Sunday, August 31, 2014

September Eve

Dear George,
It’s hard to believe, but another September is almost here.  All of these months are rich in meanings, but September is certainly one of the best.  Perhaps it’s most important because it’s always the beginning of the school year.  But there’s lots of other stuff too.  When I was a kid, we’d go with my dad to the union Labor Day picnics in Menominee County to help with his political campaigning for prosecuting attorney.  As the weather got cooler, our summer swimming season would come to an end, and we’d begin toasting marshmallows in our outdoor fireplace.  The squirrels would be busy gathering acorns from our front lawn, milkweed pods would release their fluffy innards, and the maples and oaks would be turning to their brilliant reds and yellows.  We had stored dried cattails in the garage all summer long, and now we’d douse them in kerosene, set them on fire, and race in circles around the driveway.  Best of all, the Menominee and Marinette High School football seasons would start with all their accompanying excitement.  

A lot of famous people have been born in September.  Just to name a few, Adam West (TV Batman), Twiggy, Rocky Marciano, Trisha Yearwood, Mama Cass Elliott, Jimmy Fallon, and Joe Morgan of the Cincinnati Reds.  Closer to home, our son J’s entire family was born in September: our daughter-in-law K on Sept. 15 (Independence Day throughout Central America), our granddaughter V on Sept. 16 (Grito de Dolores, Mexico’s Independence Day), J himself on Sept. 19 (International Talk Like a Pirate Day), and our grandson L on Sept. 30 (Martyrs Memorial Day in China).  September is practically a nonstop birthday party in their NOLA household.  For us oldies, National Grandparents’ Day is on the first Sunday after Labor Day, and the Japanese celebrate Respect for the Aged Day on the third Monday of September.

I think one could plot out one’s entire life course just by listing personal events in the month of September.  Here are some memorable Septembers that come to mind for me:
  • Sept. 1942: I started kindergarten at Boswell School in Menominee’s west end.  The main thing I remember is being petrified.
  • Sept. 1948.  My sixth grade teacher, Miss Guimond, appointed me Captain of the Safety Patrol.  That meant that I had to stand guard at the street corner over the lunch hour while the rest of the boys were playing football (actually with my football that I brought to school each day).
  • Sept. 1949:  I began seventh grade at Menominee High.  Going from being a big shot sixth-grader to a puny seventh-grader was petrifying.
  • Sept. 1953: I was elected president of the junior class at M.H.S.  That’s only because everyone thought it was such a nerdy thing to do. 
  • Sept. 1955:  I started my freshman year at Antioch College in Yellow Springs.  I won’t say I was naïve, but, when my new classmates started talking about “socialism”, I thought they were referring to some type of social disease like syphilis or gonorrhea.  I was really confused.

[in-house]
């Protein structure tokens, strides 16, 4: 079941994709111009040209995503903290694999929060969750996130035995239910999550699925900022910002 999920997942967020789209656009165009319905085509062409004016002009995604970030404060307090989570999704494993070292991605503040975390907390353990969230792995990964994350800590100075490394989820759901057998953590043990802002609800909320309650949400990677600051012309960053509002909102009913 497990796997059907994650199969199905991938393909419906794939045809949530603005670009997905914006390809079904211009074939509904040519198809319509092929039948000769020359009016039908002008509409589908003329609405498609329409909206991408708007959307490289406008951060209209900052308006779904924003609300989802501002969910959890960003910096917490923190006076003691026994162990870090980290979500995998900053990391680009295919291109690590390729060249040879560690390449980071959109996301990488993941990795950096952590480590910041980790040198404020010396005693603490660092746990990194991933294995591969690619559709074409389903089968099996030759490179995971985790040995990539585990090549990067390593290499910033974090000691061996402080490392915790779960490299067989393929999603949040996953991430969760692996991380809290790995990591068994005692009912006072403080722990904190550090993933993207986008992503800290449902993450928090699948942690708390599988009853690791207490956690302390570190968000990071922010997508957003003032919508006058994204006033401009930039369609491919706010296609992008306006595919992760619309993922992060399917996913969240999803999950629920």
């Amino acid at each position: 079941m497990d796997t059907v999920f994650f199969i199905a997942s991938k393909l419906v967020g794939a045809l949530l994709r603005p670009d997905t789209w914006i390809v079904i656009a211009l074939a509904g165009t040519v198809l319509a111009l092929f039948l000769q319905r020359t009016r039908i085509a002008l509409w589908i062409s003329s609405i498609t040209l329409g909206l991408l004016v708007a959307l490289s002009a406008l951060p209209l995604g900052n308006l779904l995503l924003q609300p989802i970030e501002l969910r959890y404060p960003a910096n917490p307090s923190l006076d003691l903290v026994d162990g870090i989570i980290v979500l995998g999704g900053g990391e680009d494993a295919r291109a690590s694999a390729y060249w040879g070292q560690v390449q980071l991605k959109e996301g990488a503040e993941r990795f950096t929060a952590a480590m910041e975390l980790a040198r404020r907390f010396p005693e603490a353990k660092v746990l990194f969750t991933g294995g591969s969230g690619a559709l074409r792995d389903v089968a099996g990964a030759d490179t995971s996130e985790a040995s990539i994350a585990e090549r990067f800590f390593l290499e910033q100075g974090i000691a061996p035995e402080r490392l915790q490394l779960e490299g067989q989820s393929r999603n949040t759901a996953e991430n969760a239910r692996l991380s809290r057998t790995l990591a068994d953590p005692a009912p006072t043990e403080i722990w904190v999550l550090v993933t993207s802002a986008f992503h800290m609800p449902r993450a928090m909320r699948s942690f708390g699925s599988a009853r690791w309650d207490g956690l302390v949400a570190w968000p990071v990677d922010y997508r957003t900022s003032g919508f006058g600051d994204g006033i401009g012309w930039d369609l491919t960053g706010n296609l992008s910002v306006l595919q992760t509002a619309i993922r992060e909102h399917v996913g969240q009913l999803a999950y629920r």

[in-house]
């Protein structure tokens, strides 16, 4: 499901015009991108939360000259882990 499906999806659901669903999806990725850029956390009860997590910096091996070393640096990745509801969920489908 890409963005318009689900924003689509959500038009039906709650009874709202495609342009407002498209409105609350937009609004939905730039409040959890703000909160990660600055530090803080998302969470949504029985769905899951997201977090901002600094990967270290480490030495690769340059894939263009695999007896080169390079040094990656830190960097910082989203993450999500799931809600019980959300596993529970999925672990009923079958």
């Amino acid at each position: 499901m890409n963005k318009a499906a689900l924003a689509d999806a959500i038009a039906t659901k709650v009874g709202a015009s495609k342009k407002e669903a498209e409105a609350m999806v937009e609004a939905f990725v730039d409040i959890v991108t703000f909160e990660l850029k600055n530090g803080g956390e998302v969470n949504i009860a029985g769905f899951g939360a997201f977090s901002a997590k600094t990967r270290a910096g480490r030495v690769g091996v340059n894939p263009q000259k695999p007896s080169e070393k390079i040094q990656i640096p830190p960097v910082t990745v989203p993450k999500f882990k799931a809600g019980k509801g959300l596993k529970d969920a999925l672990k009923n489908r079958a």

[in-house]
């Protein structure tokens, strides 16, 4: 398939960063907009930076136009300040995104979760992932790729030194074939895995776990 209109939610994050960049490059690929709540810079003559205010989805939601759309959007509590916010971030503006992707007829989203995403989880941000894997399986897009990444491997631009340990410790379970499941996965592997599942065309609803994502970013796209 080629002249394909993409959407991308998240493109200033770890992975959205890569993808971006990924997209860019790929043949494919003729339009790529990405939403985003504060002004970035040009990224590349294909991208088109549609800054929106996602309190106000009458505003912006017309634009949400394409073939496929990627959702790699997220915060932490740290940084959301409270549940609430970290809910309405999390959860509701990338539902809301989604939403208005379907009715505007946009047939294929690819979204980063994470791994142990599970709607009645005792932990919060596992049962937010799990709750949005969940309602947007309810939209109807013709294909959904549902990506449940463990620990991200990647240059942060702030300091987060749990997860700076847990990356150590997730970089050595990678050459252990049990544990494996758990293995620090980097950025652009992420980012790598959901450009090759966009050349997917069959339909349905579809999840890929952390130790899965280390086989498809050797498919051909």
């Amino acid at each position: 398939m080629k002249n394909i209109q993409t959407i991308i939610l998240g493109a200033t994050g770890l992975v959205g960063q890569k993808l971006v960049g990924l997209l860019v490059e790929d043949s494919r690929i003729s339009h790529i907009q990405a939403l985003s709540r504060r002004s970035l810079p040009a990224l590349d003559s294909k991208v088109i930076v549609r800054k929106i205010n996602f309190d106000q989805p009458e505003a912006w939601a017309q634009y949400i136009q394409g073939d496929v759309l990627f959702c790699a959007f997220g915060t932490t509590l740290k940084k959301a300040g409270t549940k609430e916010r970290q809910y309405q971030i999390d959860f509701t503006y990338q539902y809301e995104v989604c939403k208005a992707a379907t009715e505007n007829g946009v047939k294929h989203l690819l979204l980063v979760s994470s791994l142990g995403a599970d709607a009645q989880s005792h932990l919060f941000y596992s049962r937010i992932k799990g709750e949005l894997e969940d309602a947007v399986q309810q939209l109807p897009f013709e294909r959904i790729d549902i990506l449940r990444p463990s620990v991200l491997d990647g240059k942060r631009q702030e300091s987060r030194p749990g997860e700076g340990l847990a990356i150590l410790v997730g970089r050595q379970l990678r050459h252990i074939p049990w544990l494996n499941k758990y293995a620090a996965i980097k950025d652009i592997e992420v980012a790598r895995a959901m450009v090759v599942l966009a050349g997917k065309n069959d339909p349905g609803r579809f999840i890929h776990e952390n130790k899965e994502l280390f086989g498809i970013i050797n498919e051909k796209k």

• Sept. 1957: I moved to New York City on an Antioch coop job and, after a single visit to Times Square, I decided New York was the only place I was ever going to live.
  • Sept. 1958: My steady girlfriend Katja W. left for a year abroad in France and Vienna, a painful and perilous separation. 
  • Sept. 1960: Married for one week, Katja and I moved to Ann Arbor after Labor Day to begin graduate school.  Though we were initially snobs about the Big Ten, it only took one game for us to become devoted U.M. football fans.
  • Sept. 1965:  As a teaching fellow I had my first experience of teaching discussion sections of a large social psychology class.  Consumed with anxiety, I felt like I was having an out-of-body experience. 
  • Sept. 1966: I taught my first class in my new faculty job in Cincinnati and immediately came down with a stress-related fever blister (which was to recur annually every September for the next 43 years).
  • Sept. 1969:  Our son J was born on the nineteenth.  Back home from the hospital, we’d tiptoe into his room every night because we couldn’t tell if he were breathing from next door.
  • Sept. 1978:  I began my first academic year as a new full professor.  I came down with double pneumonia on the first day of classes and spent the next three weeks in the hospital. 
  • Sept. 1984: Katja began graduate study in the M.S.W. program at the university, switching from adjunct teaching in the French department to a better paying career because of imminent college expenses.
  • Sept. 1987: We drove J to New York City to begin his freshman year of college.   After dropping him off, I immediately became deathly ill and was confined to bed for the next three days. 
  • Sept. 2006:  I began a two-year term as Acting Head of the Sociology Department, a job I’d always dreaded but which proved surprisingly tolerable.
  • Sept. 2008:  Our sweet grandchildren were born, V in NOLA, L in China. 
  • Sept. 2009:  I began my last academic quarter of teaching social psychology before retiring at the end of the year.
  • Sept. 2013: I started taking OLLI classes for people over 50 at the university.  I thought I would hate being back in the classroom, but it was actually kind of pleasant to be a student again.     

Now that I’ve made my list, it looks like September has been a stressful month for me.  But that’s just because it’s the time of the year for new beginnings.  I don’t know what this September holds in store.  We’ll find out as we go along.

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